. It simulates the distribution and biological effects of chemicals in a range of in vitro systems. Integrated approaches combining computational modelling, human studies and human-based in vitro models, such as advanced cell cultures or MPS will improve human safety assessment and accelerate medical development.
There is no doubt that human-based model systems are needed to produce human-relevant data for medical, pharmacological or toxicological purposes. High failure rates within the drug development pipeline constitute a problem increasingly recognised and targeted by the scientific community including academia, industry and regulatory bodies 
. Failure rates calculated based on statistical analyses of drug approvals in a certain time frame account to as much as 95% 
, with oncology, neurology and cardiovascular diseases displaying the worst results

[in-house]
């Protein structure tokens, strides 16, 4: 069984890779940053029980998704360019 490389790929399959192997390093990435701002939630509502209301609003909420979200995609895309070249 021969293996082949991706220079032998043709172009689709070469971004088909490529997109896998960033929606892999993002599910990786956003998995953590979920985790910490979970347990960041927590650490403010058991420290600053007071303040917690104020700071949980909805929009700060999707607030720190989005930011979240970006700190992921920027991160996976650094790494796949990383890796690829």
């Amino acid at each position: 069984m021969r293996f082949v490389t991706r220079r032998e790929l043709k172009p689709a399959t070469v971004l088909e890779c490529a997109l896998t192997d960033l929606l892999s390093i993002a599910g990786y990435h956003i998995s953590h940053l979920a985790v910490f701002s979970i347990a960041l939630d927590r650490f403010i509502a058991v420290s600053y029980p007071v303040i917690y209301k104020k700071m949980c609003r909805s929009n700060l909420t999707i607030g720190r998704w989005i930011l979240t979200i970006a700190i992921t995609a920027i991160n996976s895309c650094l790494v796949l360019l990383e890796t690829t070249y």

. To a large extent, this failure which occurs mainly in safety and efficacy testing, can be attributed to a lack of transferability of preclinical data including animal experiments to the human trials. Computational approaches together with advanced in vitro models complemented by human clinical and epidemiological studies offer a research portfolio that is capable of reliably investigating human-relevant issues related to health and disease. We are on a good way having human-based techniques available that provide excellent tools to study drug bioavailability and other pharmaceutical issues in a human-relevant manner.